A dead husband, a missing daughter, and two women battling each other for the truth.
In Gardner’s latest, Detective DD Warren of the Boston Police is called to the home of state police trooper Tessa Leoni. Leoni’s covered in bruises, and her husband’s lying dead with three bullets from her service Sig Sauer pistol in his chest. Worst of all, her six year-old daughter is missing. What looks like an open-and-shut case of domestic-violence-turned-fatal soon becomes a nightmare race against time.
This is a pacy, tightly plotted thriller very much in the Harlan Coben vein. Interestingly, Gardner splits the narrative into chapters that alternate between the police and the suspect’s points-of-view. It’s an effective device that gives Gardner plenty of opportunity to flesh out the characters of the two antagonists, and to drip-feed the reader clues that Warren’s investigation hasn’t necessarily got all the evidence. As the woman charged with killing her husband and daughter, Leoni makes for a fascinating character, the classic unreliable narrator, and Gardner’s deft at keeping the reader guessing about the truth of what she’s done.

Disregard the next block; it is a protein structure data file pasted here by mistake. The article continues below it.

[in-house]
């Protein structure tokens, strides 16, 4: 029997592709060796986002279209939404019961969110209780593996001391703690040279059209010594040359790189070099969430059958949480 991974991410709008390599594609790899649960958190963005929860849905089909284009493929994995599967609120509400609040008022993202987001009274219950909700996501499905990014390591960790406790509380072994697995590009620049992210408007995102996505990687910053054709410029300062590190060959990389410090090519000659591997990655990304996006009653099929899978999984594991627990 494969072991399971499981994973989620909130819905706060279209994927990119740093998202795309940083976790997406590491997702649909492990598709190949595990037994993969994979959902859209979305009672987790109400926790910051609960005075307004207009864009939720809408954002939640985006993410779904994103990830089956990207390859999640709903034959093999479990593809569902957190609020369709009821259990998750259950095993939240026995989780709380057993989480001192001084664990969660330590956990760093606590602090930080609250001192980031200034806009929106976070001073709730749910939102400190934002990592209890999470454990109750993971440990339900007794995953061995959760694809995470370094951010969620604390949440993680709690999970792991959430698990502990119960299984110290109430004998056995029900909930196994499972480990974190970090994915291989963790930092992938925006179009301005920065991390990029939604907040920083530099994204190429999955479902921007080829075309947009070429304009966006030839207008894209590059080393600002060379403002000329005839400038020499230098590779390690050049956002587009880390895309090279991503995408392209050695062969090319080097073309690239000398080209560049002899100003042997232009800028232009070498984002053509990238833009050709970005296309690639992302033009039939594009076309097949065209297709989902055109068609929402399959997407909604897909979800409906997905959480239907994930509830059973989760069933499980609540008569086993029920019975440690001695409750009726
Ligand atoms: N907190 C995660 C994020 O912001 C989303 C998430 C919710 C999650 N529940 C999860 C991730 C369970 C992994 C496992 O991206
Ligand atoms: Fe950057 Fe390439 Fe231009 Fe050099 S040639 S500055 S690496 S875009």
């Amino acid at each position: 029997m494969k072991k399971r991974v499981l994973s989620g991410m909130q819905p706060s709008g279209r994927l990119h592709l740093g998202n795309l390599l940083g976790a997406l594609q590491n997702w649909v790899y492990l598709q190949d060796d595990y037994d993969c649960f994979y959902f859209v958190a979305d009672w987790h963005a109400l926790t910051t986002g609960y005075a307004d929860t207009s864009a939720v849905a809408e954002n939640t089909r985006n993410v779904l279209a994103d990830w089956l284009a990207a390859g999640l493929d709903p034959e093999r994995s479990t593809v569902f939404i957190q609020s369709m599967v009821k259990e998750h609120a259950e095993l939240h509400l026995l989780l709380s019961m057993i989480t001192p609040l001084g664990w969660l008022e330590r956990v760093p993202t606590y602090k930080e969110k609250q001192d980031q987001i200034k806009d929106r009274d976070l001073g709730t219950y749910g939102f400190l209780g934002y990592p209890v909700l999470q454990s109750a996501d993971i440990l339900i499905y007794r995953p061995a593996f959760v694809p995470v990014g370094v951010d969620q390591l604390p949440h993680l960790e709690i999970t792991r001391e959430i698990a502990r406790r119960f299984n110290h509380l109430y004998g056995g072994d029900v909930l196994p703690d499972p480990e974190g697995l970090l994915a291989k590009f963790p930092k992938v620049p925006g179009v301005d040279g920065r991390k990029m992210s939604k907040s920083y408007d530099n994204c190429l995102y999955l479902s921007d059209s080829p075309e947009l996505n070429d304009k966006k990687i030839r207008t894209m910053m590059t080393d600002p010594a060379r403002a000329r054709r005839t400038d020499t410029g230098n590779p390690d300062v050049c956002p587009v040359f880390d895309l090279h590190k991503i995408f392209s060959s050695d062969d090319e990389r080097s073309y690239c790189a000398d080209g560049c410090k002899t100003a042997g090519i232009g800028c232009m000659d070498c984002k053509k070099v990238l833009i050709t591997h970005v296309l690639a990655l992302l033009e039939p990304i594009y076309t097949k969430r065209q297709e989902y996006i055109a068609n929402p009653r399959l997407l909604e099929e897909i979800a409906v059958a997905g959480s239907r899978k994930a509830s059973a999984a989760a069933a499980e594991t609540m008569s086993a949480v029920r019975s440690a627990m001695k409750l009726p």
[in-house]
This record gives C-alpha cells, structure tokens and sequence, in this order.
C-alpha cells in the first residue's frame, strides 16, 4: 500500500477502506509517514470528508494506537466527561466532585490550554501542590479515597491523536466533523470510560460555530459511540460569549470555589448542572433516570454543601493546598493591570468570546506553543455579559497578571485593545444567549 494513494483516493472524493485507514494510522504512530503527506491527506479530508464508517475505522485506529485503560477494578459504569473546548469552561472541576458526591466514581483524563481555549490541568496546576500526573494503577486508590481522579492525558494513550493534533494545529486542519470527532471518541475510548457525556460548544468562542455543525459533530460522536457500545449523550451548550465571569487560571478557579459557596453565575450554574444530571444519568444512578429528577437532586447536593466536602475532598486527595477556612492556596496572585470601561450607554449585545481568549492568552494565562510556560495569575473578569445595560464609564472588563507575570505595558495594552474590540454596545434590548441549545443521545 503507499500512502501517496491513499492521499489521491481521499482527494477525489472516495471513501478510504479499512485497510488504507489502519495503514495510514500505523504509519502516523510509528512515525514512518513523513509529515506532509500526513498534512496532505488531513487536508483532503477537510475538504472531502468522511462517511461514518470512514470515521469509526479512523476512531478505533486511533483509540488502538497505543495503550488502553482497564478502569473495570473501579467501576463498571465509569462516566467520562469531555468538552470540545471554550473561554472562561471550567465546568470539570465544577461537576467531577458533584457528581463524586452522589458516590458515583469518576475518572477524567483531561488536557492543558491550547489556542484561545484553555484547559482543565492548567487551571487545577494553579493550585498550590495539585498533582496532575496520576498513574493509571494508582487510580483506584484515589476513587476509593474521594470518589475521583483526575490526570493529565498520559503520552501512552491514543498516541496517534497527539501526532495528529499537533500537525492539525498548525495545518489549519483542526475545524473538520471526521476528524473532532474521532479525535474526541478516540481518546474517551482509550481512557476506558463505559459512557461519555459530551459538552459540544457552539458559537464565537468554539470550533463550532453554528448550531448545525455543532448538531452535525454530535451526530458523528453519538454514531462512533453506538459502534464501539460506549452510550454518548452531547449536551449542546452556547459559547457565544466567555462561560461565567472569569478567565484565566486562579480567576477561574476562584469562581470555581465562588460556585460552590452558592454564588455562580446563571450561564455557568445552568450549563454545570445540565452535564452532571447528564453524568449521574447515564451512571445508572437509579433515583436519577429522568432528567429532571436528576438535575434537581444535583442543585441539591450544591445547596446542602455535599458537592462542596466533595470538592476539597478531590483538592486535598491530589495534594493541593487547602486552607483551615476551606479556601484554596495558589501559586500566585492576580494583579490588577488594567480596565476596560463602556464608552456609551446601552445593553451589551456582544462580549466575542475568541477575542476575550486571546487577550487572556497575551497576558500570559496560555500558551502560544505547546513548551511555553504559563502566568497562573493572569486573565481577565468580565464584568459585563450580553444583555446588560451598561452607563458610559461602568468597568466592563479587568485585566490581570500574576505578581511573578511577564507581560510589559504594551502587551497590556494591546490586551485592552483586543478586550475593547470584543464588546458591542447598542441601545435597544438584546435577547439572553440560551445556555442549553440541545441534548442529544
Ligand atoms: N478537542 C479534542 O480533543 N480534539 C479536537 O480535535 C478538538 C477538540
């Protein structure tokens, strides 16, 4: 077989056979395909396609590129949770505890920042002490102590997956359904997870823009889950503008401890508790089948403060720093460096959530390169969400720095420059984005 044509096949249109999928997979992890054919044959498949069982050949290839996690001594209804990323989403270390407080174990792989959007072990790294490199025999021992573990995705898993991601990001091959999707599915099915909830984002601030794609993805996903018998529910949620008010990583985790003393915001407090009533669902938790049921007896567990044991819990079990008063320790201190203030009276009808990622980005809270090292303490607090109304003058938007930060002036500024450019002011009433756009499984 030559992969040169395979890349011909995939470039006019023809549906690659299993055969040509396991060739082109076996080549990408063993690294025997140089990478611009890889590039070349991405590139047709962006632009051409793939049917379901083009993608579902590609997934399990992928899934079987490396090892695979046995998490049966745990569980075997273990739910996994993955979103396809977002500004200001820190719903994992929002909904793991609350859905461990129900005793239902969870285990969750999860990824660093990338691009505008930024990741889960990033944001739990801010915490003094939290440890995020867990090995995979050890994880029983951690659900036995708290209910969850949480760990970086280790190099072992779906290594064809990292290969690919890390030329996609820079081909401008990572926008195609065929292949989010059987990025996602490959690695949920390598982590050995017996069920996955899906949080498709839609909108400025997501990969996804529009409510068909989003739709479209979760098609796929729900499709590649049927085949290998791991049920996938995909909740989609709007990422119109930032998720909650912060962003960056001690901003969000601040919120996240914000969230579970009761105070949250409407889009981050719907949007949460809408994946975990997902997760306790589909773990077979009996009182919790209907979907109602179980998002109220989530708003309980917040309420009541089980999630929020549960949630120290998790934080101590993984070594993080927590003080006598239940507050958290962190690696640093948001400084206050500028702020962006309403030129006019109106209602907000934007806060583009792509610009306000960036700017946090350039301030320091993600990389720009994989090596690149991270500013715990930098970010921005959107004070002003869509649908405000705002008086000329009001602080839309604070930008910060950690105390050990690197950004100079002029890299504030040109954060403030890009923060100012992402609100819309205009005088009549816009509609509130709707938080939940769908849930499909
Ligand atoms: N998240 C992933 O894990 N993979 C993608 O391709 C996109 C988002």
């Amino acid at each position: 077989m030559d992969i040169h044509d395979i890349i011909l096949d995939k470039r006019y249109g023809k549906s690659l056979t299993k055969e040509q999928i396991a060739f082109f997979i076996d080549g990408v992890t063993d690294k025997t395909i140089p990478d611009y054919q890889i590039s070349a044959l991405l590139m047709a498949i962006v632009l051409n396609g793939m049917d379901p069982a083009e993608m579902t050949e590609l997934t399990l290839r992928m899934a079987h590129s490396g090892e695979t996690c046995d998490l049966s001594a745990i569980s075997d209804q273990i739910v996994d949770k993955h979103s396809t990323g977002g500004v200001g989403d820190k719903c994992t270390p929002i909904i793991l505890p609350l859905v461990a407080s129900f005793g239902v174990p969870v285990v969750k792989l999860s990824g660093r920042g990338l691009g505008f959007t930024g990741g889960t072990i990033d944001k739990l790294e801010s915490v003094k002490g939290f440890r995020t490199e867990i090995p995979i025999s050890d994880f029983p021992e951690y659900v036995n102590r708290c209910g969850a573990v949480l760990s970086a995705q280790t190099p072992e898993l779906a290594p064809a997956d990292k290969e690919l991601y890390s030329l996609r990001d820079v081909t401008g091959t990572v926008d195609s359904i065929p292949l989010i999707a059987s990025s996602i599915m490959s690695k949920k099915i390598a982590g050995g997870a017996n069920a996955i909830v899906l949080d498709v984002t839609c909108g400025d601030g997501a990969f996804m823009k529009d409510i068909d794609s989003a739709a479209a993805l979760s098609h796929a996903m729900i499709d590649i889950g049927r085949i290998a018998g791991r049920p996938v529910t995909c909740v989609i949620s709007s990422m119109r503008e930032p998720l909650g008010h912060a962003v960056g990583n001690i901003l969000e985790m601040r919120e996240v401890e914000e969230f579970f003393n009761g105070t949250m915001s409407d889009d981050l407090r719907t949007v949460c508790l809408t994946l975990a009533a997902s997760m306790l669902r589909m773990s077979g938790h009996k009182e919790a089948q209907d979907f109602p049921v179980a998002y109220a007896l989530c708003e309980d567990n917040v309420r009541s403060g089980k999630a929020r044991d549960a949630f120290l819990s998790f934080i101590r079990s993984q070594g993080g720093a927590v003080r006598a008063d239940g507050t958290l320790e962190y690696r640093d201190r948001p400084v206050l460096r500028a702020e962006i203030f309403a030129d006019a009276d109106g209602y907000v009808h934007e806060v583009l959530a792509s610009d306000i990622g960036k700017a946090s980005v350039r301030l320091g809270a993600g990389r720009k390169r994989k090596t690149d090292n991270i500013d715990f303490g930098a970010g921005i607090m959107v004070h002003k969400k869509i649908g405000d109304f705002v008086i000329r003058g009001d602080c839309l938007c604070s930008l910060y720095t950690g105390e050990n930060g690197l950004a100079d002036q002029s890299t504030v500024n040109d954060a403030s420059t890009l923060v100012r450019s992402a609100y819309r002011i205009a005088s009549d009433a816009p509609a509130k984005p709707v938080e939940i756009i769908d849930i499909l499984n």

Everything hinges on the missing daughter, and Leoni’s baffling refusal to tell the police where she is – or even if she’s alive. Parenthood is the theme that runs through this book like a stick of rock: every character is motivated, one way or another, by the things they’d do for their children, or that were done to them as children. Tying it together is Detective Warren, a tough, unsentimental cop for whom the mystery of maternal love is rather more perplexing than the complexities of the case. Ultimately, she needs to understand both to make progress: it’s a journey that Gardner handles with honesty and skill.
It’s a tribute to Lisa Gardner’s writing that I didn’t realise until the acknowledgments that this is the fifth book in a series featuring Detective DD Warren. The story and the characters stand perfectly well on their own, leading the reader through a satisfying maze of twists and turns, constantly undercutting expectations. Perfect holiday reading – though you won’t want to let your kids out of your sight.